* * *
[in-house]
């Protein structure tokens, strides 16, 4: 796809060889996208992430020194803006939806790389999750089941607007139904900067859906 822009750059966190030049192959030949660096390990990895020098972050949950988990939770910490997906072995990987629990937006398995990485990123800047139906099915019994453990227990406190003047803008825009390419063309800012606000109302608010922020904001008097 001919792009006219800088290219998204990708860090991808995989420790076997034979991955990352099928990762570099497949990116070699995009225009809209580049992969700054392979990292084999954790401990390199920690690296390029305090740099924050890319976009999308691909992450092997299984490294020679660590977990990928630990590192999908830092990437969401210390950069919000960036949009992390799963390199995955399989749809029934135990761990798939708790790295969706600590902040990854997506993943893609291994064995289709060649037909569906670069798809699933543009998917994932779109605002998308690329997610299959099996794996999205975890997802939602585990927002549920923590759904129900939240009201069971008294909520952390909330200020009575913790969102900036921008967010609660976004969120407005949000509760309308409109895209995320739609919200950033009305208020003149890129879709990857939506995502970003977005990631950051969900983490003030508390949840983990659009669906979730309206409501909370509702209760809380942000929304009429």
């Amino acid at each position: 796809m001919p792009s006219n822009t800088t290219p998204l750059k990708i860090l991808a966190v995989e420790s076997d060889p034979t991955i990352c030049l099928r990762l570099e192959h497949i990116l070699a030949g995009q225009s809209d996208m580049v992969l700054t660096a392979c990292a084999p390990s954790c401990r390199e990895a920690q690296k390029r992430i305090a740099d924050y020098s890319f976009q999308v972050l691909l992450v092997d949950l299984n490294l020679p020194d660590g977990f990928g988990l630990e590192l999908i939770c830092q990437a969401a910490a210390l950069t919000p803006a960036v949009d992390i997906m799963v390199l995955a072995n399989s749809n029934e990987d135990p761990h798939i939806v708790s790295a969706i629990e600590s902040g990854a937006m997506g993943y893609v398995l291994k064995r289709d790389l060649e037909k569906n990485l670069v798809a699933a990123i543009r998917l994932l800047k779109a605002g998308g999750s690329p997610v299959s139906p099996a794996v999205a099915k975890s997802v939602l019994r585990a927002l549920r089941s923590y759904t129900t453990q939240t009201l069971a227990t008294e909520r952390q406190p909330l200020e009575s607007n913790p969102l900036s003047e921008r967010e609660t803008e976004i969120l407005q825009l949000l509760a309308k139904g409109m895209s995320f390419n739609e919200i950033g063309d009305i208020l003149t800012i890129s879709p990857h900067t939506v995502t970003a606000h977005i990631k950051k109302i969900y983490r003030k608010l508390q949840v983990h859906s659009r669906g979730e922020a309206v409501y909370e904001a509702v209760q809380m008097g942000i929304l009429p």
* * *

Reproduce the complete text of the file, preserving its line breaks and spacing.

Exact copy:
[in-house]
């Protein structure tokens, strides 16, 4: 796809060889996208992430020194803006939806790389999750089941607007139904900067859906 822009750059966190030049192959030949660096390990990895020098972050949950988990939770910490997906072995990987629990937006398995990485990123800047139906099915019994453990227990406190003047803008825009390419063309800012606000109302608010922020904001008097 001919792009006219800088290219998204990708860090991808995989420790076997034979991955990352099928990762570099497949990116070699995009225009809209580049992969700054392979990292084999954790401990390199920690690296390029305090740099924050890319976009999308691909992450092997299984490294020679660590977990990928630990590192999908830092990437969401210390950069919000960036949009992390799963390199995955399989749809029934135990761990798939708790790295969706600590902040990854997506993943893609291994064995289709060649037909569906670069798809699933543009998917994932779109605002998308690329997610299959099996794996999205975890997802939602585990927002549920923590759904129900939240009201069971008294909520952390909330200020009575913790969102900036921008967010609660976004969120407005949000509760309308409109895209995320739609919200950033009305208020003149890129879709990857939506995502970003977005990631950051969900983490003030508390949840983990659009669906979730309206409501909370509702209760809380942000929304009429």
């Amino acid at each position: 796809m001919p792009s006219n822009t800088t290219p998204l750059k990708i860090l991808a966190v995989e420790s076997d060889p034979t991955i990352c030049l099928r990762l570099e192959h497949i990116l070699a030949g995009q225009s809209d996208m580049v992969l700054t660096a392979c990292a084999p390990s954790c401990r390199e990895a920690q690296k390029r992430i305090a740099d924050y020098s890319f976009q999308v972050l691909l992450v092997d949950l299984n490294l020679p020194d660590g977990f990928g988990l630990e590192l999908i939770c830092q990437a969401a910490a210390l950069t919000p803006a960036v949009d992390i997906m799963v390199l995955a072995n399989s749809n029934e990987d135990p761990h798939i939806v708790s790295a969706i629990e600590s902040g990854a937006m997506g993943y893609v398995l291994k064995r289709d790389l060649e037909k569906n990485l670069v798809a699933a990123i543009r998917l994932l800047k779109a605002g998308g999750s690329p997610v299959s139906p099996a794996v999205a099915k975890s997802v939602l019994r585990a927002l549920r089941s923590y759904t129900t453990q939240t009201l069971a227990t008294e909520r952390q406190p909330l200020e009575s607007n913790p969102l900036s003047e921008r967010e609660t803008e976004i969120l407005q825009l949000l509760a309308k139904g409109m895209s995320f390419n739609e919200i950033g063309d009305i208020l003149t800012i890129s879709p990857h900067t939506v995502t970003a606000h977005i990631k950051k109302i969900y983490r003030k608010l508390q949840v983990h859906s659009r669906g979730e922020a309206v409501y909370e904001a509702v209760q809380m008097g942000i929304l009429p």